In MATLAB, the colormap is a matrix of RGB color values used to set the colors for images and surfaces. For example, when you call the surf function you get a plot where the surface color is proportional to the height of the plot. Colors are based on the values from the colormap.
In R2014b, we introduced a new colormap called parula which is now the default. In previous versions of MATLAB, the default colormap was jet. Here's a comparison of the colormaps between R2014a and R2014b.
We changed the default colormap to address problems with rainbow colormaps like jet. The new parula colormap is ordered from dark to light and is perceptually uniform. For more information about the issues with rainbow colormaps like jet, see the post on Steve Eddins blog called A New Colormap for MATLAB – Part 2 – Troubles with Rainbows. You can use the colormap function to change the colormap to whatever you want it to be. For example, to change the colormap to jet use the following command after you create your plot.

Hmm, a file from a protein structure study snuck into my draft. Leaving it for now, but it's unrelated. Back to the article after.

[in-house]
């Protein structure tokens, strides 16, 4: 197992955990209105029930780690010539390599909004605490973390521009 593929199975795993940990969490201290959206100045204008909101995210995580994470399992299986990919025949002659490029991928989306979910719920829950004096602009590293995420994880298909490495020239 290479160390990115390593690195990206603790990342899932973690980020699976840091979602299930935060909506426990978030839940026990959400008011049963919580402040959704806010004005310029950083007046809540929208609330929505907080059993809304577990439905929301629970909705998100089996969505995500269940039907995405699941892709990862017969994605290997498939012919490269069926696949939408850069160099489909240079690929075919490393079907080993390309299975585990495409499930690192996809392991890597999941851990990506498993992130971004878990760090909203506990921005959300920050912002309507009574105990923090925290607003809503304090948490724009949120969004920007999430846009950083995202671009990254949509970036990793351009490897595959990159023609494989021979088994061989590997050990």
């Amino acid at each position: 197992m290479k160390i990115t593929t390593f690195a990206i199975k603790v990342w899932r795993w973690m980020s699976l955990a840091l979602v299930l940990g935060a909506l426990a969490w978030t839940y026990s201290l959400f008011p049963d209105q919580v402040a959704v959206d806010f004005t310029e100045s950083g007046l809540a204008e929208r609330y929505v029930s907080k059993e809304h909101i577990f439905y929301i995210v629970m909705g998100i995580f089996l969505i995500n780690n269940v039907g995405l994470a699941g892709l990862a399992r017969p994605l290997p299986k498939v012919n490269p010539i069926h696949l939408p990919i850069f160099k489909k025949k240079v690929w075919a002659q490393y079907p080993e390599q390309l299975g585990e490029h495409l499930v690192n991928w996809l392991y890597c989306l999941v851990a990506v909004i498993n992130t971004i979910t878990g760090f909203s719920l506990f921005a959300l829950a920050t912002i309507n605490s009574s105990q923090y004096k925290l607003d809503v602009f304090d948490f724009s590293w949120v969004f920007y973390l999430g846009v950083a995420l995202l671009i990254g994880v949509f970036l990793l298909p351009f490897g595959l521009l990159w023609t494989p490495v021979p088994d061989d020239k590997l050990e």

We've also changed the lines colors used for plots. These line colors were selected to make lines easier to distinguish and to help people with certain types of color blindness.
The line colors used in plots are controlled by the ColorOrder property of the Axes object. One other note regarding line colors in plots. In R2014b, when plot is called with hold on, MATLAB will use the next color in the color order for each call to plot. That gives plots with different line colors. In previous versions, each call to plot would start over in the color order so that each line would be the same color.
For information on controlling the colors in the ColorOrder see the documentation section Why Are Plot Lines Different Colors?
One last change regarding appearance of plots. In R2014b, plot titles and axis labels use a larger font size than in previous versions of MATLAB and plot titles are bold by default.